Burger, cider, yogurt, Coke

It was the first time I had seen her in just under a year. The first time any of us had seen her in that time; for some of us, maybe for even longer. Too long for all of us. Too long for her.

So of course the first course of the night was burgers.

There were eight of us, all told, three men, four women, and her; and the burger restaurant (it was a local place, and had a wine menu, so it was a restaurant) didn't take bookings in advance. There was a fairly long initial wait while they set up enough tables to seat us all, and between us, the umbrellas and the bags we blocked up most of the entranceway. More than once we had to form into line to let people pass (some to leave, two to enter after telling them we were a single group, and many times to stand close to her and talk.)

The meal started with chips, maybe homemade, and habanero salsa. Most of us dipped very gently; she actually ate some of the salsa itself, rather than the liquid in the jar. It took a soda, an entire packet of sugar, and a few glasses of ice water before she stopped feeling it. An appetizer plate (the macaroni balls were interesting, the rest unremarkable) later, the burgers themselves came.

A shot-glassed serving of cole slaw on the side, some chips, and at the center of the plate the burgers themselves. They were enormous. Not for nothing the forks and knives; in the end I wasn't able to finish the bun. It was washed down with at least three glasses of water and a glass of hard cider (Angry Orchards, I think, but I'm not sure any more.) Best part of the meal: sitting next to her.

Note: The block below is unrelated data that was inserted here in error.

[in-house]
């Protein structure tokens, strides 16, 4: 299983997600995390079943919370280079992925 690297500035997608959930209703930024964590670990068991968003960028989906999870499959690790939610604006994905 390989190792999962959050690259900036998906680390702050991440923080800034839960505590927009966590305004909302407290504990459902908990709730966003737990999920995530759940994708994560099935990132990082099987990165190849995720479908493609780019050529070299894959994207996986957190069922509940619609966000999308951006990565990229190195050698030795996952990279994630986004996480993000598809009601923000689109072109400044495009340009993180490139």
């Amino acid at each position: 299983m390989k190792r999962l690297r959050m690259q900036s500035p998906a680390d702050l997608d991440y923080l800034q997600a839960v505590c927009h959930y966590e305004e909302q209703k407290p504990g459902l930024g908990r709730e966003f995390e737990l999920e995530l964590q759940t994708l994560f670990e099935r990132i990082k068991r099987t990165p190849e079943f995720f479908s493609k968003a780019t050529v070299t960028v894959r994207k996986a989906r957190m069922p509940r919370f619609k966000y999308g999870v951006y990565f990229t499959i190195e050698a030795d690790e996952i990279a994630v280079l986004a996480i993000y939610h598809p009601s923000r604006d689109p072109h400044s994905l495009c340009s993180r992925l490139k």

Once we'd sorted out who paid for how much (she wasn't allowed to pay for any of it - we were hosting), we went for a walk around Davis Square to digest a bit. Hit a comic book store, and spent a fair bit of time browsing but not buying; and then on to the desert for the night.

Frozen yogurt. The place had a pallette of green, orange white and brick that reminded me, vaguely, of the original designer-color iMacs, reinforced by the rounded shapes of the furniture; it was the comic dystopian future of a 1990s Apple technocracy. There were sixteen flavors of frozen yogurt - vanilla, chocolate, coconut, pineapple, wedding cake, strawberry, peanut butter, butter pecan, gingerbread, eggnog, coffee, brownie batter, raspberry and bugger but I've forgotten three others - and it was self-serve, with the final purchase being priced by weight.

I wound up splitting between I think wedding cake, vanilla and coffee/brownie twist, topped with a handful of maraschino cherries. Not really my thing, to be honest. The flavors felt a little imbalanced, and the frozen yogurt a touch gritty from, presumably, ice particles. I ate it all anyways.

The guy who organized the whole affair had to leave at that point, and the rest of us (after some quibbling) decided to have a drink before we parted ways. The bar in question was a downstairs lounge; we were seated along the wall, four inside, three outside. It was as dark as the hotel bar my father took me to in Japan once, as an example of a bar that's dark but not shady; all it really needed was a baccarat table somewhere and it could work as a James Bond set.

The two remaining guys had Cokes (he had work; I had a two-hour drive ahead of me.) Everybody else had hard ciders, and we spent a good time filling space and providing no real revenue for the establishment, which was probably happy to see us go. (Note to self: next time, bring more small bills.)

We parted ways at 11:45, when the very last trains of the night took us in different directions.

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